"This gentleman is well known to us, sir," he said. "I do not think you will find him causing you any trouble."
"I hope, at any rate," I said, turning away, "that we have seen the last of him."
Apparently we had,--for the moment, at any rate. I claimed my own belongings, and had them sent down to the omnibus. Then I handed my companion in and was on the point of joining her, when I saw walking along the platform, within a few feet of us, the policeman to whom I had appealed. I turned back to him.
"I wonder," I said, drawing him a little on one side, "if you would care to earn a sovereign without committing a breach of duty?"
He looked at me stolidly. Apparently he thought that silence was wisest.
"You said that that young man who followed us about here was well known to you," I said. "Who is he?"
"It is not my place to tell you, sir," the man answered, and passed on.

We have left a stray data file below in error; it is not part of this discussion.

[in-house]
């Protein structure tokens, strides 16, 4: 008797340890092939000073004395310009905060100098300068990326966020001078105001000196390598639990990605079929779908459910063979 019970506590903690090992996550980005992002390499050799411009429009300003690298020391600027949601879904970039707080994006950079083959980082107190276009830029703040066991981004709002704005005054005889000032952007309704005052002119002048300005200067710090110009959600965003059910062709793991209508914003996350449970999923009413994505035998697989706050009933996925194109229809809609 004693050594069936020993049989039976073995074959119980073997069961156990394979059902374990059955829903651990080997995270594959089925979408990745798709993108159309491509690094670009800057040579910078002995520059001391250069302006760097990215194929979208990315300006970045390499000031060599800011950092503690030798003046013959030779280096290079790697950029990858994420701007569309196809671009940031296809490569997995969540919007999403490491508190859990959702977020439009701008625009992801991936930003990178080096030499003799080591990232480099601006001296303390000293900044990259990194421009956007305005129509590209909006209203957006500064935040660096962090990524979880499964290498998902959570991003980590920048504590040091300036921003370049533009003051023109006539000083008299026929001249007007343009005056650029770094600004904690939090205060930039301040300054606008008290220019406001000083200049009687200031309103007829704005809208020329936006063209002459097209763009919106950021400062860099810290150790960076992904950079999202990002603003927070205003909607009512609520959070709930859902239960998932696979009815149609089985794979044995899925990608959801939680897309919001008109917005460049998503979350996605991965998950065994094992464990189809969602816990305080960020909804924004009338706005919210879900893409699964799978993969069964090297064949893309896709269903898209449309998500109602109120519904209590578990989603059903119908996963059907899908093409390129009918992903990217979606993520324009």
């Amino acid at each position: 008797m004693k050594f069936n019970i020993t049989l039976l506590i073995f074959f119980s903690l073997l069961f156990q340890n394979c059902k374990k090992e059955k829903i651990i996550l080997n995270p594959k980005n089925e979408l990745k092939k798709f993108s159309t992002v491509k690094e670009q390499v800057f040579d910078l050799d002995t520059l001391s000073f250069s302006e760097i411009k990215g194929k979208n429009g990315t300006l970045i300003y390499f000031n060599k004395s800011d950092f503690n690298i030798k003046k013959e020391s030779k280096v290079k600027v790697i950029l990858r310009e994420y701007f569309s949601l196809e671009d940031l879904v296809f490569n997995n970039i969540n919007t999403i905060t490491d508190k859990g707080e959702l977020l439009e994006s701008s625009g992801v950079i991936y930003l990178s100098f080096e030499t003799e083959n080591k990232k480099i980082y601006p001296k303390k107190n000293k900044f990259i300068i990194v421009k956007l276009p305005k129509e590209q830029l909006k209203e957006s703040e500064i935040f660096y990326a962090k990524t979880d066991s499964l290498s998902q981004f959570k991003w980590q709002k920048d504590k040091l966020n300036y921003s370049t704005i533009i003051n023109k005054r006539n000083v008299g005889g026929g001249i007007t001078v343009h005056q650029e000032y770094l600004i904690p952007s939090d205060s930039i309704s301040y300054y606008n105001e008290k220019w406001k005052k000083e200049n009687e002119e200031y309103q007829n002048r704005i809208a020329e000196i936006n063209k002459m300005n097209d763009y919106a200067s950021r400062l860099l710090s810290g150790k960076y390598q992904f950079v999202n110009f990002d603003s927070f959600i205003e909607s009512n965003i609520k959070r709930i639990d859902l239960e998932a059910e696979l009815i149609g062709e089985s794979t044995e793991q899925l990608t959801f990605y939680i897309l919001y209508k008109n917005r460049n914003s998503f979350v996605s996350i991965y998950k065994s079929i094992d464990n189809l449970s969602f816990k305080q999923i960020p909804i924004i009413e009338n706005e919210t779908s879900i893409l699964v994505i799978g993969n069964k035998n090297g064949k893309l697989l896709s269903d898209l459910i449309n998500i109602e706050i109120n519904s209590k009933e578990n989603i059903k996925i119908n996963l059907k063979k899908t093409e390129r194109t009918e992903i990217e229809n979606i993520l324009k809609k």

I stepped into the 'bus and we drove off. As we turned out of the station I caught a last glimpse of our shadower. He was standing close to the main exit with his hands behind him, looking up to the sky as though anxious to discover whether it were still raining. He looked into our 'bus as it clattered by, and my companion, who caught sight of him, leaned back in her seat.
"I am sure," she declared firmly, "that that is a detective."
I was equally certain of it, but I only laughed.
"If he is," I said, "it is certainly not you who needs to be anxious. There can be no question as to whom he is watching. You must remember that although those mysterious people up at the Place d'Anjou may be powerful in their way, they would have to be very clever indeed to protect me absolutely. It is pretty well known over here that I had threatened to kill Tapilow wherever I met him."
She looked at me for a moment, doubtfully, and then she shook her head.
"It is not you whom they are watching," she said.
"Who, then?" I asked.